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Jurgen Klopp Defends Liverpool Fans for Booing British National Anthem

| How Africa News


Jurgen Klopp, Liverpool manager, has defended Liverpool fans for booing the British national hymn ‘God Save the King’ before the 1-0 win over Brentford at Anfield on Saturday, May 6, the same day King Charles was anointed the next British king.

Liverpool Football Club said that it would play the anthem ‘God Save the King’ after league administration contacted clubs playing home games and asked them to take note of the occasion.

The club performed the song before kickoff, but there were loud booing as many people expressed their displeasure.

In the 1980s, Liverpool fans began booing the national anthem in protest of Margaret Thatcher’s Conservative government and her alleged neglect of the city.

This led to many Liverpudlians feeling disconnected from the rest of the country, with banners reading ‘Scouse not English’ often seen among the crowds at Anfield.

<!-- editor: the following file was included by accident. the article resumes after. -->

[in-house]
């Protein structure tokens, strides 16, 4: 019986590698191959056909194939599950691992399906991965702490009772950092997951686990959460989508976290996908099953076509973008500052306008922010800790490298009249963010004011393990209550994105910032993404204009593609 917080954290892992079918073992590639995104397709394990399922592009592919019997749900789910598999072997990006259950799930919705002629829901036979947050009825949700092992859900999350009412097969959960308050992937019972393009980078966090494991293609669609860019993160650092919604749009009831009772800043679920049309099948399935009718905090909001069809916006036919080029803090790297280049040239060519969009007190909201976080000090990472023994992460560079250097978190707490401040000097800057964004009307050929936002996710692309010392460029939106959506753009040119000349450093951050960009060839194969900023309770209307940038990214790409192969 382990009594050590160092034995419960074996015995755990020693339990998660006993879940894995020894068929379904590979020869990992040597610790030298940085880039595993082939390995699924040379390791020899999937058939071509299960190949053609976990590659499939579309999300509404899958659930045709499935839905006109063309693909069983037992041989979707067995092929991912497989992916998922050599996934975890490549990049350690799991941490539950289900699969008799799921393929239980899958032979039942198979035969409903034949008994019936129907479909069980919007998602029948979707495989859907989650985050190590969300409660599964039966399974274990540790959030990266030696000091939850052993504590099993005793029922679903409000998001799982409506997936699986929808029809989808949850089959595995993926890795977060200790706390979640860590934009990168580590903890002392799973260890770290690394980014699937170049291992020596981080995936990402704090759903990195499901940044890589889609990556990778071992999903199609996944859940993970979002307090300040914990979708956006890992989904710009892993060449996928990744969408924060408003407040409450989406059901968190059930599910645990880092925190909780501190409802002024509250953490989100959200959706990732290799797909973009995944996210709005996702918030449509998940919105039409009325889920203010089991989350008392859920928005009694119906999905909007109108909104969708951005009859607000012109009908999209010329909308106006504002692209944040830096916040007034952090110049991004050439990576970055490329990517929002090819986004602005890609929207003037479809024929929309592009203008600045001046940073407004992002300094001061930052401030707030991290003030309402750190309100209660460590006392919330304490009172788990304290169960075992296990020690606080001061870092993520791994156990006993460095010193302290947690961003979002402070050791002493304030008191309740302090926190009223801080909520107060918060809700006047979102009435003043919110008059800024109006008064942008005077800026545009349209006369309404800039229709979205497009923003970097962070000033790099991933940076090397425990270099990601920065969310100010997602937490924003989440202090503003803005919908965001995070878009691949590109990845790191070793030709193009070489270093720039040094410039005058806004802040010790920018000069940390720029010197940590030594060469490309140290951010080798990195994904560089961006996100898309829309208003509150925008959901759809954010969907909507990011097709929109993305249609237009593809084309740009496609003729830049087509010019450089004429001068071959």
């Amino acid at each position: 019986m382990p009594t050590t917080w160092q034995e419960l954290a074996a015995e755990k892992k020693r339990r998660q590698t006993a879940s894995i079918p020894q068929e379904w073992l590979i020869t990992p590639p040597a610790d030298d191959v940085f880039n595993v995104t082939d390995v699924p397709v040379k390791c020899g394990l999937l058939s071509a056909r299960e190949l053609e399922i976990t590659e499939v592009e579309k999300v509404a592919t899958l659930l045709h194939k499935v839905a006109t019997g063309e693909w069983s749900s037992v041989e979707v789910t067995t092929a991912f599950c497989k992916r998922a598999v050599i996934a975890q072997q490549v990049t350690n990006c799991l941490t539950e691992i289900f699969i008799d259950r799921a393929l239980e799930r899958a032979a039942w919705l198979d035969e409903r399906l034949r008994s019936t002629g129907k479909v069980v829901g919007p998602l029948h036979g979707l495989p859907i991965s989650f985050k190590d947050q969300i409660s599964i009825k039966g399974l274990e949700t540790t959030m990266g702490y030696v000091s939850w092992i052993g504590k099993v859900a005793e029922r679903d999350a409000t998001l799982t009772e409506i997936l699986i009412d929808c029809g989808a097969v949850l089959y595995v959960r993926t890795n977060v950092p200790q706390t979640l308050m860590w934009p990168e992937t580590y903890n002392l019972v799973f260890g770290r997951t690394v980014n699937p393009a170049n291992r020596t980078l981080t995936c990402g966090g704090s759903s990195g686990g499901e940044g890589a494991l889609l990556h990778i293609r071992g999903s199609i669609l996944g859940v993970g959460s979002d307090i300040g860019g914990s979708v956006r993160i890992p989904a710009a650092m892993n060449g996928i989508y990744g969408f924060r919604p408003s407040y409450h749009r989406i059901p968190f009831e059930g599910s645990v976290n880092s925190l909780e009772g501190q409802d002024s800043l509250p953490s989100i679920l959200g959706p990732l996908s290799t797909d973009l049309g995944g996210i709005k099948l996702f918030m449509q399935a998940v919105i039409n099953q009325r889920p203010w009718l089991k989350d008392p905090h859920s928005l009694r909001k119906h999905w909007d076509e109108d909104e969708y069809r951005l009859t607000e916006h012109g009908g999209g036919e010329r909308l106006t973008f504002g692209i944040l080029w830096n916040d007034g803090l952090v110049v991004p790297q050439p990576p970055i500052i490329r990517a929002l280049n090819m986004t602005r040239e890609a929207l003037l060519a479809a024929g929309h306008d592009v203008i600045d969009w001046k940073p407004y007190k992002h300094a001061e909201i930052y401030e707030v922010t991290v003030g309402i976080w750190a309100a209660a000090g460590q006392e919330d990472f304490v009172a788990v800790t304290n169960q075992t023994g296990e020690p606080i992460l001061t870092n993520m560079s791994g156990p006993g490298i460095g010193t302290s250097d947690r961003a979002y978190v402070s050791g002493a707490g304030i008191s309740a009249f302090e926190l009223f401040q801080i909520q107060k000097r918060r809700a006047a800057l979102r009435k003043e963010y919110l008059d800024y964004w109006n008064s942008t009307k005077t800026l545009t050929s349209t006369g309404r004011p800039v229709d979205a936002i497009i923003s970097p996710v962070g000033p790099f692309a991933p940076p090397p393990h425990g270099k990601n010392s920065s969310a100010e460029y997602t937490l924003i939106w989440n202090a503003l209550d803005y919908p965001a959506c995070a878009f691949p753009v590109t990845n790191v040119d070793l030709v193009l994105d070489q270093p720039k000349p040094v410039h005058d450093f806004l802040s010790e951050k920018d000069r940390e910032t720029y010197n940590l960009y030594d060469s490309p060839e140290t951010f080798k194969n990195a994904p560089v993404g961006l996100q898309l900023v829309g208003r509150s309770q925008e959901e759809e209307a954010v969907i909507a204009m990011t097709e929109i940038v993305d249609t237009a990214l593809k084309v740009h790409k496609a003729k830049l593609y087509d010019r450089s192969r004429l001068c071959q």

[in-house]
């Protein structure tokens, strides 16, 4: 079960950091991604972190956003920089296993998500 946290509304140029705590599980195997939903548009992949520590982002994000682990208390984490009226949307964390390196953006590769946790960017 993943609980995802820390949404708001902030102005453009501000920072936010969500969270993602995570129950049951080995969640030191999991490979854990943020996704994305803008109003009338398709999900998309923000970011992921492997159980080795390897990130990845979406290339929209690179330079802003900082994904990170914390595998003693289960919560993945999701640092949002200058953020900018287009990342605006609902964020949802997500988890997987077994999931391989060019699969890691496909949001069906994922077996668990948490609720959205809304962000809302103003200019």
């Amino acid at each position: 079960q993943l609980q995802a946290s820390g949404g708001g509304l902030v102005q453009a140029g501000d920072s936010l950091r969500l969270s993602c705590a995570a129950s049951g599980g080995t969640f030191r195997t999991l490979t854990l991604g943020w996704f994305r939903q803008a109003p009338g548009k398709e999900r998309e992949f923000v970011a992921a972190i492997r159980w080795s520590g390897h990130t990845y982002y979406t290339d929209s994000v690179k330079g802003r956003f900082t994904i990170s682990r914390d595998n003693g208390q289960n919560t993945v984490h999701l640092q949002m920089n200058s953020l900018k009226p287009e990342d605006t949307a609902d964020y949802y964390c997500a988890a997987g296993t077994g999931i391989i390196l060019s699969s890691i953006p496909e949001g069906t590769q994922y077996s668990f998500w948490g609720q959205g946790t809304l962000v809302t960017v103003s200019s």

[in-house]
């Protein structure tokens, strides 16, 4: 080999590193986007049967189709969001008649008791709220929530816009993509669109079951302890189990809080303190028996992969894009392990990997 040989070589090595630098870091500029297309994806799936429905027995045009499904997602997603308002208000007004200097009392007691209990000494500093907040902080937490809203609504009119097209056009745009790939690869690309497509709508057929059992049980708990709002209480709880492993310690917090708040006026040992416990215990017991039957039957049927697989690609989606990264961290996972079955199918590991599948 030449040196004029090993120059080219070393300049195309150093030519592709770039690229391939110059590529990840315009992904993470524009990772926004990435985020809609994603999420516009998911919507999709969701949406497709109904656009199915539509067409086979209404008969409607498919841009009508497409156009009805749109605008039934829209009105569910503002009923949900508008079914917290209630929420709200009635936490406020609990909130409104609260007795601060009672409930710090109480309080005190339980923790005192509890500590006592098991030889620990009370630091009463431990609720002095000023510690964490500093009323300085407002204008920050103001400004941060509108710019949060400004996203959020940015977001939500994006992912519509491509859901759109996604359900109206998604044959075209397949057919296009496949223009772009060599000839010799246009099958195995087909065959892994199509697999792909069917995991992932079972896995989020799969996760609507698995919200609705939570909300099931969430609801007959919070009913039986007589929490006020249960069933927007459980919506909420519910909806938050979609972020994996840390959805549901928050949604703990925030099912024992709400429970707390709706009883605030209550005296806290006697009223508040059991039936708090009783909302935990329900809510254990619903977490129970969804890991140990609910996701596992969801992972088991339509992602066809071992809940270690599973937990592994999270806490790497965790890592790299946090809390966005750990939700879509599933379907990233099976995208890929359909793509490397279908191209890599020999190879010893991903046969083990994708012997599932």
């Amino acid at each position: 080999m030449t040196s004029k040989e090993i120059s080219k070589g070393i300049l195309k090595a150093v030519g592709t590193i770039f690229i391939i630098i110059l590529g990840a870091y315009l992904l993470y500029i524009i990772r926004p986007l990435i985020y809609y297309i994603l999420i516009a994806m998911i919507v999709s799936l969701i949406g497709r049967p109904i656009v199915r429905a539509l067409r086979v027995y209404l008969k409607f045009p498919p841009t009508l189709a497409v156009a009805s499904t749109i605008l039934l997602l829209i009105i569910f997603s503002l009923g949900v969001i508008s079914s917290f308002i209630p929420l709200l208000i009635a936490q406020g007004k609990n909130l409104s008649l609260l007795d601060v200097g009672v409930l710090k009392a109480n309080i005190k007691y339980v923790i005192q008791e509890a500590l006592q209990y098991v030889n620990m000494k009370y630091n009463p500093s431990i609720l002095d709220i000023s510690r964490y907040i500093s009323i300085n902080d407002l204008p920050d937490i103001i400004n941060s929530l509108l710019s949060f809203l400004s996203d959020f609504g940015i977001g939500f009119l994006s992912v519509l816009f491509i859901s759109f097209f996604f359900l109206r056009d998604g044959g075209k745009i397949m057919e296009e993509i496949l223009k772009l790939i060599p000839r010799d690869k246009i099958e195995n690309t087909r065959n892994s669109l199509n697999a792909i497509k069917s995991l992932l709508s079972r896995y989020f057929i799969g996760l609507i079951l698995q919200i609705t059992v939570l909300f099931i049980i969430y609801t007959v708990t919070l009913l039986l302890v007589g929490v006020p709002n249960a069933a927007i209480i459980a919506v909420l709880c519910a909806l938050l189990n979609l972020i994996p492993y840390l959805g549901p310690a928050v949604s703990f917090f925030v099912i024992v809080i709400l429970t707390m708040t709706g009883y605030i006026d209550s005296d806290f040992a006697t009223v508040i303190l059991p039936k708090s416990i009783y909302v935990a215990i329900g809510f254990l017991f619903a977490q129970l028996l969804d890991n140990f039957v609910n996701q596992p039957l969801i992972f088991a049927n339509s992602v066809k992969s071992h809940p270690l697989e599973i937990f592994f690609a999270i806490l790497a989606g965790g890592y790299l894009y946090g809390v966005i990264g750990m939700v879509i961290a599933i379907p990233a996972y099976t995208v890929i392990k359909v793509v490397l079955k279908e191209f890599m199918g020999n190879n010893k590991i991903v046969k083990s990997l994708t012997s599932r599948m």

The previous national anthem God Save the Queen was loudly booed by Liverpool fans ahead of the FA Cup final a year ago and the Community Shield in July.


Reacting to the boos, Liverpool manager Klopp said:

‘First and foremost, [it] is a big day for England and I respect that a lot.


”Everyone who wants to be happy about it and wants to celebrate it is allowed to celebrate it. We have, thank God – and not everything now is better than it was in the past – but we have freedom of speech. That means a free opinion as well.


‘It was clear that something like this would happen, I think everyone knew it. And that is allowed, meanwhile. That is fine.


‘Nothing else happened and there was not any kind of chants or anything like that. It was just that the people showed [their feelings].


‘I don’t know exactly what it is, some things I know about, not all. But the people of Liverpool in the past were not always happy with how the city or the club was dealt with. So that is what they did.


‘I think really today, for all other people who love the day – and I am not sure if you say congratulations to the King but if you did then I do that here – but people who celebrate it, they do that here.


‘Other people who are not happy about it they say it and then that’s it. I think that is absolutely OK.’

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